Oct 23, 2007

Notre-Dame, Paris

Notre-Dame, Paris


Édouard Baldus

(French, 1813–1889)

Salted paper print from wet collodion negative

Image: 29.5 x 44.7 cm (11 5/8 x 17 5/8 in.); Matted: 50.8 x 61 cm (20 x 24 in.)

Edwin R. and Harriet Pelton Perkins Memorial Fund 1991.35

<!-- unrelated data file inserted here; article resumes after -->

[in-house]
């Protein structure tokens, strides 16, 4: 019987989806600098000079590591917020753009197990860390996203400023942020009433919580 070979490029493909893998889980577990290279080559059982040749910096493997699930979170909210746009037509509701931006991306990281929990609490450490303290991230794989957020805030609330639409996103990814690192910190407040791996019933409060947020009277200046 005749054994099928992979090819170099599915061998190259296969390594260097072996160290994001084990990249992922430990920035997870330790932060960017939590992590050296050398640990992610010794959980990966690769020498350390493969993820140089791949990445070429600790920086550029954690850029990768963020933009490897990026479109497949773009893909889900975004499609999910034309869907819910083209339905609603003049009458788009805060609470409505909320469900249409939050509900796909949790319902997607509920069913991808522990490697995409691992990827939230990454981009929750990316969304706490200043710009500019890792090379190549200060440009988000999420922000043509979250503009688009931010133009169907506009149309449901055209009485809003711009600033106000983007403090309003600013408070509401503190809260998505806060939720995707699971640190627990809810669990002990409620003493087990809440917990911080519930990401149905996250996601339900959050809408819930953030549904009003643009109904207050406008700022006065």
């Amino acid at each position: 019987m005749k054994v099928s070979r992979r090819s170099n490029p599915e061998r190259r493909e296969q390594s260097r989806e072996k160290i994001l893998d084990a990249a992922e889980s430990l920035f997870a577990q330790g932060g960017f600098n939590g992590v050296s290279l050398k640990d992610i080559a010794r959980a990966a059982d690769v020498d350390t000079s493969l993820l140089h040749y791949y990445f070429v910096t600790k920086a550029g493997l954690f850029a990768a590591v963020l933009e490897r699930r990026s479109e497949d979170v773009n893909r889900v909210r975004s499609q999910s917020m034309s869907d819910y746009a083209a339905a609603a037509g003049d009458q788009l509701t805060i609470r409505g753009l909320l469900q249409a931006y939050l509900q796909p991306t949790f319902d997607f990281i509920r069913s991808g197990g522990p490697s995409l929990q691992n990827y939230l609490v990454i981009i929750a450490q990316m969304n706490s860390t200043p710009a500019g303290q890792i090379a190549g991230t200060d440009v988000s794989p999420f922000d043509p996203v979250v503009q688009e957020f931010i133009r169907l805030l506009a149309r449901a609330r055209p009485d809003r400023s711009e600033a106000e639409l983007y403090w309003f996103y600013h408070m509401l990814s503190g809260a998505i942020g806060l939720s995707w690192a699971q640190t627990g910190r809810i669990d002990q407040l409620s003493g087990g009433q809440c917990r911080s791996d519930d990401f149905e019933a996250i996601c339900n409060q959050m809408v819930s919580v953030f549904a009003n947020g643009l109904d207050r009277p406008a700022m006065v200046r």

This extraordinary photograph clearly demonstrates Baldus’s genius both as an architectural photographer and as a printer. Centrally placed and filling the entire composition, this great architectural monument is clearly depicted, seemingly removed from time, as there are no interfering elements such as figures or clouds to distract from the building’s majesty. This large, ambitious view captures, almost without rival, the physical and symbolic essence of Notre-Dame. Instead of the traditional frontal view, Baldus photographed the building at an oblique angle in order to articulate the volume of the structure, and he was most conscious of the negative space created by the cathedral’s contour against the unmodulated sky. His salt prints of architectural views, with their breathtaking warm gray tones, are among the most striking achievements of 19th-century photography.

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